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About Writing Right: The Blog

IS MY BOOK GOOD ENOUGH?

The other day, I stumbled across a forum writer who wanted to know how to tell when his book is good enough to submit to an agent or a publisher. Despite some solid, thoughtful responses, he received a lot of misinformation. Here's how I handled the situation.

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You have received some pretty good responses here, except for the nonsense the Queen of Wrong sent you. The truth is you can revise the heck out of your book, have it edited and critiqued, and revise it some more. That still doesn't mean it's as "ready as it's ever going to be" for publication. No. Sometimes waiting a few days, weeks, or months between editing sessions can help you approach your work with a fresh set of eyes and turn it from a turn-down into an acceptance.

 

Also, if you hire an editor or critic and happen to hire the wrong ones (much easier to do than finding the right ones, sadly), they'll be absolutely no help to you at all and may actually harm you in your quest for publication. Surprise, surprise.

 

And, sending out queries is not the only way to find out if your book is ready for the "Show." In fact, it's the poorest and least reliable way. Editors and agents often turn down books that are, in fact, fully "ready" but simply not to their liking or not something the recipients believe is marketable. They may also feel the book is too short or too long or written in a genre or even a point-of-view that the publishers/agents aren't looking to acquire. If you submit your book for publication, assuming the proof is in the pudding, you're likely to be discouraged for all the wrong reasons. Read More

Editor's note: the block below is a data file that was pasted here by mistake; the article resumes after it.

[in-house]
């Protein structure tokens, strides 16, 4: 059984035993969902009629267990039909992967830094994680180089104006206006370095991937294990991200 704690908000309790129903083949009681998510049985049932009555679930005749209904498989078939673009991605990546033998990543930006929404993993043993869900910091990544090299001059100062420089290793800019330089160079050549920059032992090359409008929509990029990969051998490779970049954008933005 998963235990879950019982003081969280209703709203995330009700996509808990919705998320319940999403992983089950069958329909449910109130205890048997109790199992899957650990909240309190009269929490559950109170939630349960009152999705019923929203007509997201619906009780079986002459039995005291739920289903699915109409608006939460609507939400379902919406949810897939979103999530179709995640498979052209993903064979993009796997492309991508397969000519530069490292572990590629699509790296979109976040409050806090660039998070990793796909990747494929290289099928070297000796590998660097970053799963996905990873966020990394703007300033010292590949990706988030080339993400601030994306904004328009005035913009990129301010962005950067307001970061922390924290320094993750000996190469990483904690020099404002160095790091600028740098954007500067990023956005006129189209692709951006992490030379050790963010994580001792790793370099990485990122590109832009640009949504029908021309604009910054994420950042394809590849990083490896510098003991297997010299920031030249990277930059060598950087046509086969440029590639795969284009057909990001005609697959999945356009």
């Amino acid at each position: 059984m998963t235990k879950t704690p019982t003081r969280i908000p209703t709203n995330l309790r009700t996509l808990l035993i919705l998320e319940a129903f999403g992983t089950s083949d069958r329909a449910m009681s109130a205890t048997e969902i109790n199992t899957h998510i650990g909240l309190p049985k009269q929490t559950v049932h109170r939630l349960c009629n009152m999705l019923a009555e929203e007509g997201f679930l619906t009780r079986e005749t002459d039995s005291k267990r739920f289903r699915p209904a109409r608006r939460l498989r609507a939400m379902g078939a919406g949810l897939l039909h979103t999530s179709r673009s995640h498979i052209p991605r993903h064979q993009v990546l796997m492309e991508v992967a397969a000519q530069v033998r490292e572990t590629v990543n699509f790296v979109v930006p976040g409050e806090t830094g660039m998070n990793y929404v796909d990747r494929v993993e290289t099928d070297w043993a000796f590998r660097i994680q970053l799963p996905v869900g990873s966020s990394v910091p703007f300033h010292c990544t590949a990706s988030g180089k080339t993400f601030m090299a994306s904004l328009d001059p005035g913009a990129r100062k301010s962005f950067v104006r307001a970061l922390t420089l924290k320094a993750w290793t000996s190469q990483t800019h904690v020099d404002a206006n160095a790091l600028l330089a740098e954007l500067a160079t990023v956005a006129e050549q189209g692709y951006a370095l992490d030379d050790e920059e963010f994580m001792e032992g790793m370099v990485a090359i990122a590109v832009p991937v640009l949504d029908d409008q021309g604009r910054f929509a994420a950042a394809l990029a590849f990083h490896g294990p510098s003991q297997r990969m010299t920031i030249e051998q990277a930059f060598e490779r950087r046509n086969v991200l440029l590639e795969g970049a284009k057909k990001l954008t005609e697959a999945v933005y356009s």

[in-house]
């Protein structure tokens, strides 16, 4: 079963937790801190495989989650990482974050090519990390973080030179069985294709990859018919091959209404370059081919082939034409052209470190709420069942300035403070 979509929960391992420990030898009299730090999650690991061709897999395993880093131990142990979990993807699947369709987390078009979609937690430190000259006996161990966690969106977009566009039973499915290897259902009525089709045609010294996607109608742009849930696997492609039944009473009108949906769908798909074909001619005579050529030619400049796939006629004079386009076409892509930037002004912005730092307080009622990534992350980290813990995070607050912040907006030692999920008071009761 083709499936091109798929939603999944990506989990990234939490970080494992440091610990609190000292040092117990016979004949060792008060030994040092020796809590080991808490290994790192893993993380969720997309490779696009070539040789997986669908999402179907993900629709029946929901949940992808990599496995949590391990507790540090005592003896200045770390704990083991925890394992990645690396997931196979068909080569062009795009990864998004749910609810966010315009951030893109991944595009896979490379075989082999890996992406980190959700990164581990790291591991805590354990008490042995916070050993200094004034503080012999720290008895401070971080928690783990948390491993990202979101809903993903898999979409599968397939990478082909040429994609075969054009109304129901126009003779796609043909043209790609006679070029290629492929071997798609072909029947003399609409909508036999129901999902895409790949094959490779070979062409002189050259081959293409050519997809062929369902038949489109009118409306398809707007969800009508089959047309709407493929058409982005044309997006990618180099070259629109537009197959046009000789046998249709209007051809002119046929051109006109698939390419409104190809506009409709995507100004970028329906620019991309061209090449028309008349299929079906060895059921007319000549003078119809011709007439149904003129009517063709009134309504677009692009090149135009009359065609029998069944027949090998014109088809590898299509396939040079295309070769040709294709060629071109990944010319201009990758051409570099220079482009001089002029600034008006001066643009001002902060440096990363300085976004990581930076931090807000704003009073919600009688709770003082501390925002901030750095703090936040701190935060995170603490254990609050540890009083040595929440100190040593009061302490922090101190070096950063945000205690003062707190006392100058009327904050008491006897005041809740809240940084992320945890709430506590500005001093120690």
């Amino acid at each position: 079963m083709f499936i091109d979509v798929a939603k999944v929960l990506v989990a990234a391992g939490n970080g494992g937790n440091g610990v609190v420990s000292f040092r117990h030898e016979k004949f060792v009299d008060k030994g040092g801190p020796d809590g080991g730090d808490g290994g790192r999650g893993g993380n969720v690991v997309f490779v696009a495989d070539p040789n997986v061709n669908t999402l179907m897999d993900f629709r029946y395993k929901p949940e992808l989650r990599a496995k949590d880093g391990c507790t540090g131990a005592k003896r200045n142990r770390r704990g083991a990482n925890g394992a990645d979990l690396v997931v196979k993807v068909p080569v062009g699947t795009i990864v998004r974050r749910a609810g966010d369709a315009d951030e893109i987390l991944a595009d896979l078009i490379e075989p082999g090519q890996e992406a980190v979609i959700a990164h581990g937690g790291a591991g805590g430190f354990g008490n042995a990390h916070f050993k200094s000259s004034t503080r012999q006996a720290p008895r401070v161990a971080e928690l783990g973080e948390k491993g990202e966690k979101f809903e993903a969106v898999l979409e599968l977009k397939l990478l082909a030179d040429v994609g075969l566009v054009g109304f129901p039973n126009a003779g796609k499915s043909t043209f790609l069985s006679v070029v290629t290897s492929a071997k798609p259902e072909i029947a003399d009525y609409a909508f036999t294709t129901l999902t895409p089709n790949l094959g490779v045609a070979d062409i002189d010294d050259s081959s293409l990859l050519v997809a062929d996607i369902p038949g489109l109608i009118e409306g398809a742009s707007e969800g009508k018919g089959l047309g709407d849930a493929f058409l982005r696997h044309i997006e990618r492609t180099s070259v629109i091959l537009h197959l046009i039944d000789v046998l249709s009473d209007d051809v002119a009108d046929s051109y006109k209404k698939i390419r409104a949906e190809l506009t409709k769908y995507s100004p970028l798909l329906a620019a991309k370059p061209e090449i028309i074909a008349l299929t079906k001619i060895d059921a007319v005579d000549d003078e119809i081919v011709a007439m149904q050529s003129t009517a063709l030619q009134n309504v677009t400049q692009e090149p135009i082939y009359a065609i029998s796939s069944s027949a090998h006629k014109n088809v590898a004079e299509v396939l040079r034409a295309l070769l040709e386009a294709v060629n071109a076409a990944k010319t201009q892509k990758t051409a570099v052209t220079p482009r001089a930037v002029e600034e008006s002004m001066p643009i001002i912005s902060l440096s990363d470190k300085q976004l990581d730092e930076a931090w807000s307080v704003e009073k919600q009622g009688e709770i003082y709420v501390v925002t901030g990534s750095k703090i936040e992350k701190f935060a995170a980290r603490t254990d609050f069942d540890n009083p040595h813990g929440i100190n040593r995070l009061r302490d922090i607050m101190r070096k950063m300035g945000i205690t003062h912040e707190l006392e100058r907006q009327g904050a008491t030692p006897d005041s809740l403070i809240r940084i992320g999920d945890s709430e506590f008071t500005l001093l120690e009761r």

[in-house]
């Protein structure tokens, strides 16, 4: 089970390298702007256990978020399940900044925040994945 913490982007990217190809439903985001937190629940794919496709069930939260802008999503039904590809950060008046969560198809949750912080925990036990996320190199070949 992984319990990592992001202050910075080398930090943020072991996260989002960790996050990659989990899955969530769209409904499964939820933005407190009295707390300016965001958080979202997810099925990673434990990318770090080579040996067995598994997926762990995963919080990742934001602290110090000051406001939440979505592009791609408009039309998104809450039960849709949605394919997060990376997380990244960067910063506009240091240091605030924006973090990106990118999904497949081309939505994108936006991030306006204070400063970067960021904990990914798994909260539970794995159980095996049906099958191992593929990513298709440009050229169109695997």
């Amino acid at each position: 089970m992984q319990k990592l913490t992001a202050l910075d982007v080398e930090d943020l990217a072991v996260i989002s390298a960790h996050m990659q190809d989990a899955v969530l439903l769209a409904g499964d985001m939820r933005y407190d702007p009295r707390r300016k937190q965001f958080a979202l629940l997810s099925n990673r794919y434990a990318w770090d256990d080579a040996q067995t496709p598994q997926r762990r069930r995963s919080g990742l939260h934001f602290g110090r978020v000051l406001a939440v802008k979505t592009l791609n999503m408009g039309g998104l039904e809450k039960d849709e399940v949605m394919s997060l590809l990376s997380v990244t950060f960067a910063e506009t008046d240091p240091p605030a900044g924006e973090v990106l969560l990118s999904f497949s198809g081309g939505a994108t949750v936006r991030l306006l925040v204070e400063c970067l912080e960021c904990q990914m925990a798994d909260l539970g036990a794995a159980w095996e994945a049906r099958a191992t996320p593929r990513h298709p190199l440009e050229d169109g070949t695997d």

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AGENTS DON'T RECOGNIZE "MASTERPIECE"

That's not exactly a unique feeling in the literary world today, particularly when it comes to newbie authors. One such writer wrote me recently, saying he'd sent his book out to tons of agents without any positive results. Here's what our exchange looked like.

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Okay, here's what I think. First, if you sent your manuscript to 500 agents as you say, you sent to roughly half of all literary agents currently working in the United States and not three-quarters, as someone misinformed you. Still, that's a lot. That means you shot-gunned them. Instead of looking at each agent's requirements for genres, submissions procedures, and the like, you mass-mailed them. That's going to get you a lot of rejections from the start because agents can smell a mass-mailing from a mile away.

 

Second, if even ten percent of those agents didn't mind or didn't catch on to your mass-mailing technique and still turned you down, your product isn't any good. By that, I mean your book isn't marketable. At least, it's not to those agents.

 

Third, you say your "beta readers" love your book. But, in the real world, beta readers amount to zilch when it comes to an objective and realistic appraisal of a property's worth in a publisher's eyes. Most beta readers I've seen are in it for the free reads or the thrill of having a title. (You know, Beta Reader First Class.) While there may be a few exceptions, you're not likely to find worthwhile voluntary readers for your project, and even if you did, no beta reader is familiar with all literary agents' "wish lists" and requirements. In the end, that means you may find someone who knows what he likes, but you're unlikely to find anyone who knows what the marketplace will like or what changes you need to make to the book to make it marketable (i.e., publishable). Read More